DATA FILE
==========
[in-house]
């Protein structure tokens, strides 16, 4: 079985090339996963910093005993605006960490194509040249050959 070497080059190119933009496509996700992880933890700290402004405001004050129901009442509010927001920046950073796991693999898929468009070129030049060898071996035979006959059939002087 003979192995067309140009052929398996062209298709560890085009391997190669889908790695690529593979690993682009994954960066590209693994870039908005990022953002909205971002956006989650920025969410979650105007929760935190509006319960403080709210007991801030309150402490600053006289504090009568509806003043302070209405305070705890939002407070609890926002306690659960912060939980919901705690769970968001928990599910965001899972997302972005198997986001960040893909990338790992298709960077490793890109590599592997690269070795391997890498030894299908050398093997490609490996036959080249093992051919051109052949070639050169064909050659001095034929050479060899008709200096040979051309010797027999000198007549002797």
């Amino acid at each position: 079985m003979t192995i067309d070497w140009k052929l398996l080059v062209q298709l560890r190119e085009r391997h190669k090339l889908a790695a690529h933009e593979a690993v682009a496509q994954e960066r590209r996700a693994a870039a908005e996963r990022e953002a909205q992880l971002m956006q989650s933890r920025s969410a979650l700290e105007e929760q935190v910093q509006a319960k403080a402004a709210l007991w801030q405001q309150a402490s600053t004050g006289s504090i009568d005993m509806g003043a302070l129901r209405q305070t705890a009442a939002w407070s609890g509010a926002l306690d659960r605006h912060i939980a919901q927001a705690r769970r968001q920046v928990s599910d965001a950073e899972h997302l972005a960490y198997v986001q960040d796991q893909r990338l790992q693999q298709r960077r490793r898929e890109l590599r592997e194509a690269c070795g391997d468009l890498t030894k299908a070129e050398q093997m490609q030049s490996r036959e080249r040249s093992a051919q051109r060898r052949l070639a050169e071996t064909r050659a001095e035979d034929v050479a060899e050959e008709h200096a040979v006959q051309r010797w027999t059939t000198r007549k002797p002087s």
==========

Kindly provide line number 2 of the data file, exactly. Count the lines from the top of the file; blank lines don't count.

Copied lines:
């Protein structure tokens, strides 16, 4: 079985090339996963910093005993605006960490194509040249050959 070497080059190119933009496509996700992880933890700290402004405001004050129901009442509010927001920046950073796991693999898929468009070129030049060898071996035979006959059939002087 003979192995067309140009052929398996062209298709560890085009391997190669889908790695690529593979690993682009994954960066590209693994870039908005990022953002909205971002956006989650920025969410979650105007929760935190509006319960403080709210007991801030309150402490600053006289504090009568509806003043302070209405305070705890939002407070609890926002306690659960912060939980919901705690769970968001928990599910965001899972997302972005198997986001960040893909990338790992298709960077490793890109590599592997690269070795391997890498030894299908050398093997490609490996036959080249093992051919051109052949070639050169064909050659001095034929050479060899008709200096040979051309010797027999000198007549002797």